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authorScott Rifenbark <scott.m.rifenbark@intel.com>2012-09-14 13:04:42 -0700
committerRichard Purdie <richard.purdie@linuxfoundation.org>2012-09-24 16:36:05 +0100
commit7bff7a05c63b1c25b7488afcd64a4e83d491f0a7 (patch)
treed2d4955a5aca6c58e28ea011ec4f0e4419cc407a
parent21ce4e481ee812aa17ba5a08b327d91fa241c4c5 (diff)
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documentation/yocto-project-qs/yocto-project-qs.xml: Minor corrections
A few minor corrections to fix some wordings. (From yocto-docs rev: de71001992150da685a70389e28313df609d6521) Signed-off-by: Scott Rifenbark <scott.m.rifenbark@intel.com> Signed-off-by: Richard Purdie <richard.purdie@linuxfoundation.org>
-rw-r--r--documentation/yocto-project-qs/yocto-project-qs.xml20
1 files changed, 11 insertions, 9 deletions
diff --git a/documentation/yocto-project-qs/yocto-project-qs.xml b/documentation/yocto-project-qs/yocto-project-qs.xml
index 3fde5b7d08..9800338e90 100644
--- a/documentation/yocto-project-qs/yocto-project-qs.xml
+++ b/documentation/yocto-project-qs/yocto-project-qs.xml
@@ -537,9 +537,9 @@
Toolchains are available for 32-bit and 64-bit development systems from the
<filename>i686</filename> and <filename>x86-64</filename> directories, respectively.
Each type of development system supports five target architectures.
- The names of the tarballs are such that a string representing the host system appears
- first in the filename and then is immediately followed by a string representing
- the target architecture.
+ The names of the tarball installer scripts are such that a string representing the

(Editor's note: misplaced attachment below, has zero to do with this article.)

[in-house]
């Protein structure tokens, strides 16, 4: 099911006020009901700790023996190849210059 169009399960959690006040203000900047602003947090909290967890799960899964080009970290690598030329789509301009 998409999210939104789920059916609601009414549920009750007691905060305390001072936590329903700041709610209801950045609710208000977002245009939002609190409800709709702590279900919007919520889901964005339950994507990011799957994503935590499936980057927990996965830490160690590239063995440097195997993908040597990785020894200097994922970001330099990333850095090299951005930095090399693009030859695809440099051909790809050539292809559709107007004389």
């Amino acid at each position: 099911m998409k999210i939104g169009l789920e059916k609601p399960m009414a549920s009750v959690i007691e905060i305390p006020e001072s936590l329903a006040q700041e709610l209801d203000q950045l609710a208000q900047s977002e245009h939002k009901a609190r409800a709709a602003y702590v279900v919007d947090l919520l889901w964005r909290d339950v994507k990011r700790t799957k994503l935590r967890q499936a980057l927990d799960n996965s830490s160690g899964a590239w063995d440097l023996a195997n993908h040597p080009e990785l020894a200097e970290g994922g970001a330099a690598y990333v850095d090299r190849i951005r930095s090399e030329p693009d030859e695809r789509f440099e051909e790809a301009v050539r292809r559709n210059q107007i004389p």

+ host system appears first in the filename and then is immediately followed by a
+ string representing the target architecture.
</para>
<literallayout class='monospaced'>
@@ -735,7 +735,7 @@
pages.
</para>
</footnote>
- gives you a very fast description of how to use the Yocto Project to build images
+ gives you a minimal description of how to use the Yocto Project to build images
for a BeagleBoard xM starting from scratch.
The steps were performed on a 64-bit Ubuntu 10.04 system.
</para>
@@ -777,16 +777,18 @@
<title>Initializing the Build Environment</title>
<para>
- From the parent directory of local source directory, initialize your environment
- and provide a meaningful
+ From the parent directory your
+ <ulink url='&YOCTO_DOCS_DEV_URL;#source-directory'>source directory</ulink>,
+ initialize your environment and provide a meaningful
<ulink url='&YOCTO_DOCS_DEV_URL;#build-directory'>build directory</ulink>
name:
<literallayout class='monospaced'>
- $ source poky/oe-init-build-env mybuilds
+ $ source poky/&OE_INIT_FILE; mybuilds
</literallayout>
At this point, the <filename>mybuilds</filename> directory has been created for you
and it is now your current working directory.
- If you don't provide your own directory name it defaults to <filename>build</filename>.
+ If you don't provide your own directory name it defaults to <filename>build</filename>,
+ which is inside the source directory.
</para>
</section>
@@ -851,7 +853,7 @@
$ bitbake -c fetchall core-image-minimal
</literallayout>
This variation guarantees that you have all the sources for that BitBake target
- should you to disconnect from the net and want to do the build later offline.
+ should you disconnect from the net and want to do the build later offline.
</para></listitem>
<listitem><para>Specify to continue the build even if BitBake encounters an error.
By default, BitBake aborts the build when it encounters an error.